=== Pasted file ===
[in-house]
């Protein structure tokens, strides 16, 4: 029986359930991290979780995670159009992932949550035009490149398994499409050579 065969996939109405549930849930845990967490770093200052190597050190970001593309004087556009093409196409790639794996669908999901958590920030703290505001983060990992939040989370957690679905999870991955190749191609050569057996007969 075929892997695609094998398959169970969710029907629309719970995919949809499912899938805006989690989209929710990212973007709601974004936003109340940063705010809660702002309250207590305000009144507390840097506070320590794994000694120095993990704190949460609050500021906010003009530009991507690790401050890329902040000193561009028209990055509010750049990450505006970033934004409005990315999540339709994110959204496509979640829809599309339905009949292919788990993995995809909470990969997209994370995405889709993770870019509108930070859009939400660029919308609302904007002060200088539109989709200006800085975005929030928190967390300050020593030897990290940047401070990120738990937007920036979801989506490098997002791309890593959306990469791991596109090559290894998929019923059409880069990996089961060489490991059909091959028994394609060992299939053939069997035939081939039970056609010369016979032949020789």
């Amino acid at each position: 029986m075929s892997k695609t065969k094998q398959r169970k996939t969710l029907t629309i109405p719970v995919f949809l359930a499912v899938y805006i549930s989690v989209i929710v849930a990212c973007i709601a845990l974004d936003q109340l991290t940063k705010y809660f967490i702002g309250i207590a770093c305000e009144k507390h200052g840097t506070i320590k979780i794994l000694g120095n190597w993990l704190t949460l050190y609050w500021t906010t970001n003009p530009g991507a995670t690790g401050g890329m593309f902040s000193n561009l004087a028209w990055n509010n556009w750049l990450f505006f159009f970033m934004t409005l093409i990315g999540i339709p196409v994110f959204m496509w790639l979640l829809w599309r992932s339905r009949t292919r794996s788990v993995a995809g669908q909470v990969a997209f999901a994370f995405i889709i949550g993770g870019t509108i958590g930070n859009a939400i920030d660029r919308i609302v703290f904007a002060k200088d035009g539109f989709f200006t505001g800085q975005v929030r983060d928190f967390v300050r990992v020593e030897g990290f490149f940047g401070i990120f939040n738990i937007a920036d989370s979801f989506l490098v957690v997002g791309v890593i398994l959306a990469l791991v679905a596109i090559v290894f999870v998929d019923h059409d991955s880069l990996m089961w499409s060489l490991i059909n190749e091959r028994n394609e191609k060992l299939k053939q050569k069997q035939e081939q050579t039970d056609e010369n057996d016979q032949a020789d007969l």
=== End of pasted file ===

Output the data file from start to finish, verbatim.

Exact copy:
[in-house]
């Protein structure tokens, strides 16, 4: 029986359930991290979780995670159009992932949550035009490149398994499409050579 065969996939109405549930849930845990967490770093200052190597050190970001593309004087556009093409196409790639794996669908999901958590920030703290505001983060990992939040989370957690679905999870991955190749191609050569057996007969 075929892997695609094998398959169970969710029907629309719970995919949809499912899938805006989690989209929710990212973007709601974004936003109340940063705010809660702002309250207590305000009144507390840097506070320590794994000694120095993990704190949460609050500021906010003009530009991507690790401050890329902040000193561009028209990055509010750049990450505006970033934004409005990315999540339709994110959204496509979640829809599309339905009949292919788990993995995809909470990969997209994370995405889709993770870019509108930070859009939400660029919308609302904007002060200088539109989709200006800085975005929030928190967390300050020593030897990290940047401070990120738990937007920036979801989506490098997002791309890593959306990469791991596109090559290894998929019923059409880069990996089961060489490991059909091959028994394609060992299939053939069997035939081939039970056609010369016979032949020789």
């Amino acid at each position: 029986m075929s892997k695609t065969k094998q398959r169970k996939t969710l029907t629309i109405p719970v995919f949809l359930a499912v899938y805006i549930s989690v989209i929710v849930a990212c973007i709601a845990l974004d936003q109340l991290t940063k705010y809660f967490i702002g309250i207590a770093c305000e009144k507390h200052g840097t506070i320590k979780i794994l000694g120095n190597w993990l704190t949460l050190y609050w500021t906010t970001n003009p530009g991507a995670t690790g401050g890329m593309f902040s000193n561009l004087a028209w990055n509010n556009w750049l990450f505006f159009f970033m934004t409005l093409i990315g999540i339709p196409v994110f959204m496509w790639l979640l829809w599309r992932s339905r009949t292919r794996s788990v993995a995809g669908q909470v990969a997209f999901a994370f995405i889709i949550g993770g870019t509108i958590g930070n859009a939400i920030d660029r919308i609302v703290f904007a002060k200088d035009g539109f989709f200006t505001g800085q975005v929030r983060d928190f967390v300050r990992v020593e030897g990290f490149f940047g401070i990120f939040n738990i937007a920036d989370s979801f989506l490098v957690v997002g791309v890593i398994l959306a990469l791991v679905a596109i090559v290894f999870v998929d019923h059409d991955s880069l990996m089961w499409s060489l490991i059909n190749e091959r028994n394609e191609k060992l299939k053939q050569k069997q035939e081939q050579t039970d056609e010369n057996d016979q032949a020789d007969l």